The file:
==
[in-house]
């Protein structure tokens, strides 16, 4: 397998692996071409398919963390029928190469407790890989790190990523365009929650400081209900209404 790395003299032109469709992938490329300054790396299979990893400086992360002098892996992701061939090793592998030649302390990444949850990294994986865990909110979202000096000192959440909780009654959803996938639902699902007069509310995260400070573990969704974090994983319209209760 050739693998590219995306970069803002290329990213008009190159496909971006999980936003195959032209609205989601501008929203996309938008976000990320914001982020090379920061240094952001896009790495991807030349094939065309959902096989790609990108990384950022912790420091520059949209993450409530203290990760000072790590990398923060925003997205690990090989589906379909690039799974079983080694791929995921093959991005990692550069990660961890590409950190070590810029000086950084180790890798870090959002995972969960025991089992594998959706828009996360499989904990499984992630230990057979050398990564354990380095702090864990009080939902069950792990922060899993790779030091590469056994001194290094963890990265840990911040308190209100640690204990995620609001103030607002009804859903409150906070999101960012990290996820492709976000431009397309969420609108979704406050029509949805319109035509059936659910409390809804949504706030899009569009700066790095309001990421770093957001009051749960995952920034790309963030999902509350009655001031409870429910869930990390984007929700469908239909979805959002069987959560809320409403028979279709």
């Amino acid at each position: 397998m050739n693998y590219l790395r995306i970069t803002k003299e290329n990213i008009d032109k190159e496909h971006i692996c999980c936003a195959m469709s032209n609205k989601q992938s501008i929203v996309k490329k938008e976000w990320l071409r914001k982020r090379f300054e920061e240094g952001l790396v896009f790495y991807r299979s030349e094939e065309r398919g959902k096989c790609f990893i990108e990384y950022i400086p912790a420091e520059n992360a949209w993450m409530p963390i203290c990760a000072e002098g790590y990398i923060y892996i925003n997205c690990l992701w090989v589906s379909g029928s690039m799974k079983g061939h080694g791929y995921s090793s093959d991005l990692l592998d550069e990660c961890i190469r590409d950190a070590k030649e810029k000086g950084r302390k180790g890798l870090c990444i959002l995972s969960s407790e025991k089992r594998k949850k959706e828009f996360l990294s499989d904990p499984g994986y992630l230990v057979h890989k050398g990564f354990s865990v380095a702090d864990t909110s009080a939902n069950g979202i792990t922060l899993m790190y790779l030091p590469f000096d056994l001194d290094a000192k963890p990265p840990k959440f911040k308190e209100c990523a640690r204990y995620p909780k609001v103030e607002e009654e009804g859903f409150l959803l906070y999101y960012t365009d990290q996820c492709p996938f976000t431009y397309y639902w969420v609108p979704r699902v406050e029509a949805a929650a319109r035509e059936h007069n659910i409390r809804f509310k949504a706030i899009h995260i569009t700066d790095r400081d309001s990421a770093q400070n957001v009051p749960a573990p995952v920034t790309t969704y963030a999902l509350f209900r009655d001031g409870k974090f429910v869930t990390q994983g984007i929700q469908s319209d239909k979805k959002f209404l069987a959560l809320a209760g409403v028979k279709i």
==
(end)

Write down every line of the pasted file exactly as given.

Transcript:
[in-house]
């Protein structure tokens, strides 16, 4: 397998692996071409398919963390029928190469407790890989790190990523365009929650400081209900209404 790395003299032109469709992938490329300054790396299979990893400086992360002098892996992701061939090793592998030649302390990444949850990294994986865990909110979202000096000192959440909780009654959803996938639902699902007069509310995260400070573990969704974090994983319209209760 050739693998590219995306970069803002290329990213008009190159496909971006999980936003195959032209609205989601501008929203996309938008976000990320914001982020090379920061240094952001896009790495991807030349094939065309959902096989790609990108990384950022912790420091520059949209993450409530203290990760000072790590990398923060925003997205690990090989589906379909690039799974079983080694791929995921093959991005990692550069990660961890590409950190070590810029000086950084180790890798870090959002995972969960025991089992594998959706828009996360499989904990499984992630230990057979050398990564354990380095702090864990009080939902069950792990922060899993790779030091590469056994001194290094963890990265840990911040308190209100640690204990995620609001103030607002009804859903409150906070999101960012990290996820492709976000431009397309969420609108979704406050029509949805319109035509059936659910409390809804949504706030899009569009700066790095309001990421770093957001009051749960995952920034790309963030999902509350009655001031409870429910869930990390984007929700469908239909979805959002069987959560809320409403028979279709």
């Amino acid at each position: 397998m050739n693998y590219l790395r995306i970069t803002k003299e290329n990213i008009d032109k190159e496909h971006i692996c999980c936003a195959m469709s032209n609205k989601q992938s501008i929203v996309k490329k938008e976000w990320l071409r914001k982020r090379f300054e920061e240094g952001l790396v896009f790495y991807r299979s030349e094939e065309r398919g959902k096989c790609f990893i990108e990384y950022i400086p912790a420091e520059n992360a949209w993450m409530p963390i203290c990760a000072e002098g790590y990398i923060y892996i925003n997205c690990l992701w090989v589906s379909g029928s690039m799974k079983g061939h080694g791929y995921s090793s093959d991005l990692l592998d550069e990660c961890i190469r590409d950190a070590k030649e810029k000086g950084r302390k180790g890798l870090c990444i959002l995972s969960s407790e025991k089992r594998k949850k959706e828009f996360l990294s499989d904990p499984g994986y992630l230990v057979h890989k050398g990564f354990s865990v380095a702090d864990t909110s009080a939902n069950g979202i792990t922060l899993m790190y790779l030091p590469f000096d056994l001194d290094a000192k963890p990265p840990k959440f911040k308190e209100c990523a640690r204990y995620p909780k609001v103030e607002e009654e009804g859903f409150l959803l906070y999101y960012t365009d990290q996820c492709p996938f976000t431009y397309y639902w969420v609108p979704r699902v406050e029509a949805a929650a319109r035509e059936h007069n659910i409390r809804f509310k949504a706030i899009h995260i569009t700066d790095r400081d309001s990421a770093q400070n957001v009051p749960a573990p995952v920034t790309t969704y963030a999902l509350f209900r009655d001031g409870k974090f429910v869930t990390q994983g984007i929700q469908s319209d239909k979805k959002f209404l069987a959560l809320a209760g409403v028979k279709i």